A theodicy is a story that attempts to demonstrate that the presence of evil in the world does not disprove the existence of a perfectly good, almighty, and all-knowing God. Theodicies and defences are two forms of response to this conundrum. Evil can be classified into natural evil such as disease and physical catastrophes or moral evil, which can be summed up as "man's inhumanity to man."
Yes, theodicies explain the existence of an all-powerful, benevolent GodShow moreShow less
Theodicies demonstrate the power of an all-powerful God.
Religious philosophers have debated ‘the problem of evil’ for millennia.
Evil is understood to encompass both moral evil (caused by free human actions) and natural evil (caused by natural phenomena such as disease, earthquakes, and floods).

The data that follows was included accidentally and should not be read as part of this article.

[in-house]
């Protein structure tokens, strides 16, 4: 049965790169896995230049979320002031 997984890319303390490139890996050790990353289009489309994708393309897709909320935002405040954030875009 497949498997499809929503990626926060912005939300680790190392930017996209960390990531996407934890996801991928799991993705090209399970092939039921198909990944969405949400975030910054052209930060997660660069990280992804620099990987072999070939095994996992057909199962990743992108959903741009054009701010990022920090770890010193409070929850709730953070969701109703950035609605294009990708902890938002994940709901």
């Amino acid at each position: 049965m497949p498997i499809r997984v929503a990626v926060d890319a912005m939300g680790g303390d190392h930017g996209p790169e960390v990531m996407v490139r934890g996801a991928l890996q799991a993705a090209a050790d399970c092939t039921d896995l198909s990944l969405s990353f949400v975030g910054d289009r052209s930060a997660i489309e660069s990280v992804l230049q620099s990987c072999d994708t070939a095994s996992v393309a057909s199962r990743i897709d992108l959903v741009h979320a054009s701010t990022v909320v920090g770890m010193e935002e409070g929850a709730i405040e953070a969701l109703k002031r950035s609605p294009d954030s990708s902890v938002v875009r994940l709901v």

Religious philosophers believe in an all powerful and benevolent God.
Theodicies vindicate the divine attributes of God, particularly holiness and justice, while acknowledging the true existence of physical and moral evil.
The fact that God does not eliminate evil in this life, despite being all powerful and benevolent means that either God is not benevolent, = is not omnipotent or not omniscient. Any one of these means God as we understand him, does not exist.